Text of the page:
IOWA CITY, Iowa (AP) — A teenager's drowning death last year is prompting lawmakers in Iowa to consider making it a crime to fail to call emergency responders to report when someone appears to be in serious danger.
The Iowa City Press-Citizen reported that the family of Noah Herring supports the bill. Herring was 15 when he drowned in April in Coralville Reservoir. The Johnson County Sheriff’s Office said three teens and an adult were present, but none placed a call to get help.
They were cited with theft and criminal mischief charges, but no state law exists for ignoring help to someone in a dangerous situation.
State Sen. Kevin Kinney, a Democrat from Oxford, said the bill would make failing to call emergency responders an aggravated misdemeanor. It would also make failing to provide the location of a body in order to conceal a crime amount to the abuse of a corpse, a felony.
The bill passed through committee and is eligible for debate on the floor, said Sen. Amy Sinclair, an Allerton Republican. She managed the subcommittee that brought testimony from the Herring family and the sheriff’s office about the case.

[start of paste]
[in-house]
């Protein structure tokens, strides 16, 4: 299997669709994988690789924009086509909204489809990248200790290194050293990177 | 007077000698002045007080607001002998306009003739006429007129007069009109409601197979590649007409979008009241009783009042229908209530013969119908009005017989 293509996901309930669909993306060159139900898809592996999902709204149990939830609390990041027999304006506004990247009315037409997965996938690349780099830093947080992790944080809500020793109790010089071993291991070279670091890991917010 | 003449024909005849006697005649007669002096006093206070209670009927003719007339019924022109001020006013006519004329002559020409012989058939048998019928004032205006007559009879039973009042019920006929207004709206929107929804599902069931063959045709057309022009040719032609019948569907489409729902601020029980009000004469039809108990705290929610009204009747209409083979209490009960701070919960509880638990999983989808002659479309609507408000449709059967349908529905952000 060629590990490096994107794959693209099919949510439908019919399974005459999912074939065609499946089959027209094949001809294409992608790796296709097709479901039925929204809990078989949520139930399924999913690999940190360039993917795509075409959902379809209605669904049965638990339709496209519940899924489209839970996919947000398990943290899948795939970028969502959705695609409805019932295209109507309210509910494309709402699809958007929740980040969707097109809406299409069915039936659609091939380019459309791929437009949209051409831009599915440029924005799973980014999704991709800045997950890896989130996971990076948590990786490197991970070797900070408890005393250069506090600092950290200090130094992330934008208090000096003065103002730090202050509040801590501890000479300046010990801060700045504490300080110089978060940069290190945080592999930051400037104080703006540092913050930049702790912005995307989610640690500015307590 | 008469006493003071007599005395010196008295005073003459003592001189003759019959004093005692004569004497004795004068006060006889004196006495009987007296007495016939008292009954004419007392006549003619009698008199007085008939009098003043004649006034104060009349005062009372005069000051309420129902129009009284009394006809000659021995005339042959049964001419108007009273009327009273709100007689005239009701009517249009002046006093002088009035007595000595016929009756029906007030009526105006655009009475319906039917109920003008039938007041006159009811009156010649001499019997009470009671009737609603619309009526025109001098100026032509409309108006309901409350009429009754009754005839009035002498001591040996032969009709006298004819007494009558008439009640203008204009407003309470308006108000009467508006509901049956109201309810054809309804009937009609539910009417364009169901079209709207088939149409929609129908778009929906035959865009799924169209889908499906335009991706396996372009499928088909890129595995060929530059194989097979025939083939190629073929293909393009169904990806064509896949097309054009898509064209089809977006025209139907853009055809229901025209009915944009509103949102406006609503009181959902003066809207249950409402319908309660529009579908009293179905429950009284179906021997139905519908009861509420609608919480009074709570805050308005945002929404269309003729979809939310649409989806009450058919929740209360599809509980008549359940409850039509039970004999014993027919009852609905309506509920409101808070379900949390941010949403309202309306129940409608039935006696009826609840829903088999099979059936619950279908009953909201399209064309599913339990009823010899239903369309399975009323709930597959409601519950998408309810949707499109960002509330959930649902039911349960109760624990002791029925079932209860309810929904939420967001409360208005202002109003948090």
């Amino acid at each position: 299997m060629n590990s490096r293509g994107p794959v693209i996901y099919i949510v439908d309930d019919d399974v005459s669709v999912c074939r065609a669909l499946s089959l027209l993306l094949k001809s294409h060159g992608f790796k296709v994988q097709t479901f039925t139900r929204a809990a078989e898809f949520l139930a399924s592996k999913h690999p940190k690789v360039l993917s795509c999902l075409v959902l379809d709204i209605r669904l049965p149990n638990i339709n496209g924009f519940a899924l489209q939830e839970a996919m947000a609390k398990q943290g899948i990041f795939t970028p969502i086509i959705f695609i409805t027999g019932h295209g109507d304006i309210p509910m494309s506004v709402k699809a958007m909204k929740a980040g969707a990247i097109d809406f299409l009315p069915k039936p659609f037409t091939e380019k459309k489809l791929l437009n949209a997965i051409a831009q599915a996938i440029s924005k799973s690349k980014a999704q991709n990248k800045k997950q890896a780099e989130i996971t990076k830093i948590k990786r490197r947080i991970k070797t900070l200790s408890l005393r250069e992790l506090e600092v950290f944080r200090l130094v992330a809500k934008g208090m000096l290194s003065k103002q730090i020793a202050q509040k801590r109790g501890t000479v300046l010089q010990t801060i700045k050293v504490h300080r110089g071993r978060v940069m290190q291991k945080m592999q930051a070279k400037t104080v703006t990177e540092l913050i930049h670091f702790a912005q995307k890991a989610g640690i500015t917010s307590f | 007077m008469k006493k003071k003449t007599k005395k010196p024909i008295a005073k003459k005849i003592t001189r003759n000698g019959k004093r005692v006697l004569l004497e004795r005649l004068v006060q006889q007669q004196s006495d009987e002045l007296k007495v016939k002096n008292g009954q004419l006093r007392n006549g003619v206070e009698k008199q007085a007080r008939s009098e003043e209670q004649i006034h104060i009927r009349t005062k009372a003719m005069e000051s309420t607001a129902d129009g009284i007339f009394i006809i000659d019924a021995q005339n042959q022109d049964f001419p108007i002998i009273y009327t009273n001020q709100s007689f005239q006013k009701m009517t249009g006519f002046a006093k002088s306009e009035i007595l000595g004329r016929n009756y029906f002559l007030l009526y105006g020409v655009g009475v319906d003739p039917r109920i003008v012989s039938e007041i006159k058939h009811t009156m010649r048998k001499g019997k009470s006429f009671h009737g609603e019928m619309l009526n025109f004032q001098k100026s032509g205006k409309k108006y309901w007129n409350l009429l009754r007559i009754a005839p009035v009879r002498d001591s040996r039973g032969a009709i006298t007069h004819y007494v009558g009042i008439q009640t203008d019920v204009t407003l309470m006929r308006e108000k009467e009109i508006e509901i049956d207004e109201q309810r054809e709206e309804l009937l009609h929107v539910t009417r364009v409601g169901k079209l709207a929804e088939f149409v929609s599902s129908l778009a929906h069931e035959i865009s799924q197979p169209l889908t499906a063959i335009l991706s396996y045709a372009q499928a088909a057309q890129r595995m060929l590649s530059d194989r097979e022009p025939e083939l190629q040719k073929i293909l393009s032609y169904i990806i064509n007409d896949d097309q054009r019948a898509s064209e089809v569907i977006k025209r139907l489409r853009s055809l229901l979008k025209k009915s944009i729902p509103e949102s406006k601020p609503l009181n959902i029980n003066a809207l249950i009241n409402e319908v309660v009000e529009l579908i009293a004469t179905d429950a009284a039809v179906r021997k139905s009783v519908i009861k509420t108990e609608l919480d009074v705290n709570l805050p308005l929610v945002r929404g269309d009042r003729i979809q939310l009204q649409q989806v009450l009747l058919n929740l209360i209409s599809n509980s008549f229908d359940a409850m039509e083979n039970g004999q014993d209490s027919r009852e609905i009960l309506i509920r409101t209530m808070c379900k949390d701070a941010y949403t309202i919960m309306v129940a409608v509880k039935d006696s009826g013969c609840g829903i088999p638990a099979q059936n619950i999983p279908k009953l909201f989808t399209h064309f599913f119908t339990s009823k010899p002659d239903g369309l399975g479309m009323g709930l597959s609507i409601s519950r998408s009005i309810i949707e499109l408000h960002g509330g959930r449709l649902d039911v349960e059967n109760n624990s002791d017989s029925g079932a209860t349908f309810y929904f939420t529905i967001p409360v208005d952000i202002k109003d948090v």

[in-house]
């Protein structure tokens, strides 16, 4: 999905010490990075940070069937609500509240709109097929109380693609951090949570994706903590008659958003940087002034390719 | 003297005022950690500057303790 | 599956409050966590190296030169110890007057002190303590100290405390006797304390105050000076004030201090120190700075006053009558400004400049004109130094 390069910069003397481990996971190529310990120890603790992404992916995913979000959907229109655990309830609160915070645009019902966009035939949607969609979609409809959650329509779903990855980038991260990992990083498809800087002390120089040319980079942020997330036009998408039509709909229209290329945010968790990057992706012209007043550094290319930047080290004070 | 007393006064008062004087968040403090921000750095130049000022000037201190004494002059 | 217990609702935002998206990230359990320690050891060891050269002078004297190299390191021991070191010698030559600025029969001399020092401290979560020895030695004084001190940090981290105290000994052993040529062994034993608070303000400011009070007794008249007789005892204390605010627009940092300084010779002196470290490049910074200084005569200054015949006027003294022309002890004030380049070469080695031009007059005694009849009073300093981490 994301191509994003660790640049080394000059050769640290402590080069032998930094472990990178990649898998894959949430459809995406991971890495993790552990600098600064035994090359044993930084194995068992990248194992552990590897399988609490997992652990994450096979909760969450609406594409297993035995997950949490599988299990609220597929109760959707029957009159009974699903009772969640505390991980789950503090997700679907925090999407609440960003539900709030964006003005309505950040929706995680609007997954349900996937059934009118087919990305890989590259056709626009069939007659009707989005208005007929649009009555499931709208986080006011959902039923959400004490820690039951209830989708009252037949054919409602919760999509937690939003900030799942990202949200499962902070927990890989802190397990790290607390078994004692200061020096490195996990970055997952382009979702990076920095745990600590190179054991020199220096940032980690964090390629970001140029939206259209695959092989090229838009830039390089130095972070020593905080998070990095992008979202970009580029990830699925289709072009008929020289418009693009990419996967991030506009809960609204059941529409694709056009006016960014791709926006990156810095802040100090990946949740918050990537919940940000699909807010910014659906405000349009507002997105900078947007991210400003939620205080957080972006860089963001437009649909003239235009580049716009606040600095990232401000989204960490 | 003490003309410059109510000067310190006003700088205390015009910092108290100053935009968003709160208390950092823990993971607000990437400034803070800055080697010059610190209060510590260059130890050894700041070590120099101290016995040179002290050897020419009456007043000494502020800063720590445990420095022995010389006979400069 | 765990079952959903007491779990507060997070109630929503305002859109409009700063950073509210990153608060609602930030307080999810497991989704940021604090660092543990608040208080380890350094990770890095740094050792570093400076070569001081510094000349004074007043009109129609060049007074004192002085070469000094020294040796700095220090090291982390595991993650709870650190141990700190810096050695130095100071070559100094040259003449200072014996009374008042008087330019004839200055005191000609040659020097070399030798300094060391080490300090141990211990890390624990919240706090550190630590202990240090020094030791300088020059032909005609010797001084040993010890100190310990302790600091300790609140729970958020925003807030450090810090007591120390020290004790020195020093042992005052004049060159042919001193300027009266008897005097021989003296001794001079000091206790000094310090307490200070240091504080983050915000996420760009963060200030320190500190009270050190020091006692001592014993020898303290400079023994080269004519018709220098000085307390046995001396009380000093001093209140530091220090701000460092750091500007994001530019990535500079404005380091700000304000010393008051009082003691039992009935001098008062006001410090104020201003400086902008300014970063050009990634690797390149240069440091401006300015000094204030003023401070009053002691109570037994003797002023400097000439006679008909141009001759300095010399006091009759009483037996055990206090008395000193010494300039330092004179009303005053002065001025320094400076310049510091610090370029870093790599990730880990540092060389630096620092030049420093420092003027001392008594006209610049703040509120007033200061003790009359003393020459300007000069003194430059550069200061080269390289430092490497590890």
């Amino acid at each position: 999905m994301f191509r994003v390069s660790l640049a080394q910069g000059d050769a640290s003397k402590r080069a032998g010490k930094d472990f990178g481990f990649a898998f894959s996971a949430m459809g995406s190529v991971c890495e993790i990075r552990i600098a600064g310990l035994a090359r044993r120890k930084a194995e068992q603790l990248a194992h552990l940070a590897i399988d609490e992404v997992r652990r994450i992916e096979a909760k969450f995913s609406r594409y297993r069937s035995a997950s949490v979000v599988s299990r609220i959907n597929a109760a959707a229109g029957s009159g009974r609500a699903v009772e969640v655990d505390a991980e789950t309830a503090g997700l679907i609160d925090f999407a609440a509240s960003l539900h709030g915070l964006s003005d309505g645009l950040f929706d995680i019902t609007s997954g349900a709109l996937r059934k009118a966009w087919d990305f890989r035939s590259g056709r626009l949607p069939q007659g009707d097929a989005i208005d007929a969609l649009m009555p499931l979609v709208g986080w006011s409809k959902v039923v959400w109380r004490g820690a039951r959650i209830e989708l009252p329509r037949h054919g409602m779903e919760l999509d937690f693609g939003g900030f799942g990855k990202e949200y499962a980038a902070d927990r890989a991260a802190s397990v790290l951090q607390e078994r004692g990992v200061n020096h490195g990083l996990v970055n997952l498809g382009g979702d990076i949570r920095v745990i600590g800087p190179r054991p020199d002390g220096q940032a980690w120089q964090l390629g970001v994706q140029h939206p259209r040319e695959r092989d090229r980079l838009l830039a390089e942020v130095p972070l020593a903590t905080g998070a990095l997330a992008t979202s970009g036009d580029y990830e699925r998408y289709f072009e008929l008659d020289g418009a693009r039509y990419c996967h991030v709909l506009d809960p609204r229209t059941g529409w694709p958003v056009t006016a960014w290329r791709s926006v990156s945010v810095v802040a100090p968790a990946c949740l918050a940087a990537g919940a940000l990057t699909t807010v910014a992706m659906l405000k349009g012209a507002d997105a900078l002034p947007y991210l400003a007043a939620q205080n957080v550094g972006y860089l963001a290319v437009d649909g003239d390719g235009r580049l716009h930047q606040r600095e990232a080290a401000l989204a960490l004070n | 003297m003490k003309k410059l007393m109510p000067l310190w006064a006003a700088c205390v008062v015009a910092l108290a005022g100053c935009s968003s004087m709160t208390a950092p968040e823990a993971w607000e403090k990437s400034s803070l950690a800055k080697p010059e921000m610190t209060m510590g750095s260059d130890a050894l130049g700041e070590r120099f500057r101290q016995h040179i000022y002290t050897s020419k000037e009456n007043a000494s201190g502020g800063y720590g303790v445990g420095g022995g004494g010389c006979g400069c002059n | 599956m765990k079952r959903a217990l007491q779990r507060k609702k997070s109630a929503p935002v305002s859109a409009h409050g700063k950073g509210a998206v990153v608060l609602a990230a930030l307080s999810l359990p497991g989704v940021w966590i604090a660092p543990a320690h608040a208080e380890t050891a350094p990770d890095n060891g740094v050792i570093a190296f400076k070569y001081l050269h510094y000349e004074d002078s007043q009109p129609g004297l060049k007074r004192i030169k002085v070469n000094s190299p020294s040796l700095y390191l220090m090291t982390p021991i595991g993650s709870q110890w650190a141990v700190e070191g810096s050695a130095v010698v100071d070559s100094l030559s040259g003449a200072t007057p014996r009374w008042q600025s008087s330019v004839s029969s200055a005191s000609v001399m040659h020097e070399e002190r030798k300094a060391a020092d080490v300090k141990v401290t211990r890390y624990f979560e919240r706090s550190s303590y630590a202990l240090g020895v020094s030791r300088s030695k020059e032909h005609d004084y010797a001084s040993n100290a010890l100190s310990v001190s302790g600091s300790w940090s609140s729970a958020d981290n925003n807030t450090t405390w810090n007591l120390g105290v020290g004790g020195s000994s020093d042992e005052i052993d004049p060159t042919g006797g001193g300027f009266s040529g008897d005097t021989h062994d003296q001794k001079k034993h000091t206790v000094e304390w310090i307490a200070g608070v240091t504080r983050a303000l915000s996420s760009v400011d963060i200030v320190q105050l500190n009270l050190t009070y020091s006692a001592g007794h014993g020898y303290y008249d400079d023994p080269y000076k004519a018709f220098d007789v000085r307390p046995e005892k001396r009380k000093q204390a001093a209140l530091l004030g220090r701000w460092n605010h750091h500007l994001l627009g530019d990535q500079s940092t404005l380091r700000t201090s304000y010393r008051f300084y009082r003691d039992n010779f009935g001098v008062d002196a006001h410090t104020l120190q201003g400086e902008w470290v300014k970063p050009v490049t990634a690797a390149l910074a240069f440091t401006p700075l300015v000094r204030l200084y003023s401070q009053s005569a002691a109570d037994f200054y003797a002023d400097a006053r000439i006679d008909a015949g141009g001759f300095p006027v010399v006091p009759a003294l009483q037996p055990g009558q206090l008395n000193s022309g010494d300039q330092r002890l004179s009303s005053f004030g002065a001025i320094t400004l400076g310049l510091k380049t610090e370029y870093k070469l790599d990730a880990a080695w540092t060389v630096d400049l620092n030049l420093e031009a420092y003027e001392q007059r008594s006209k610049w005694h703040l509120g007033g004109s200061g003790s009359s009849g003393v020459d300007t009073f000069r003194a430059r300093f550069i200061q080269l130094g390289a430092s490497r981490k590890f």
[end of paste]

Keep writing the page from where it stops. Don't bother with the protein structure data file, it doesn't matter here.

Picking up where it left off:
“Ultimately, the goal is that we wouldn’t let people get away with concealing the death of another person,” Sinclair said. “We shouldn’t allow people to interfere with a police investigation.”
A statement from Herring's family said the bill "will create consequences for any tragedy like this that happens in the future. It’s sickening to think that Noah’s items (phone, clothing and wallet) were more protected by the law than his body and life were," the statement read.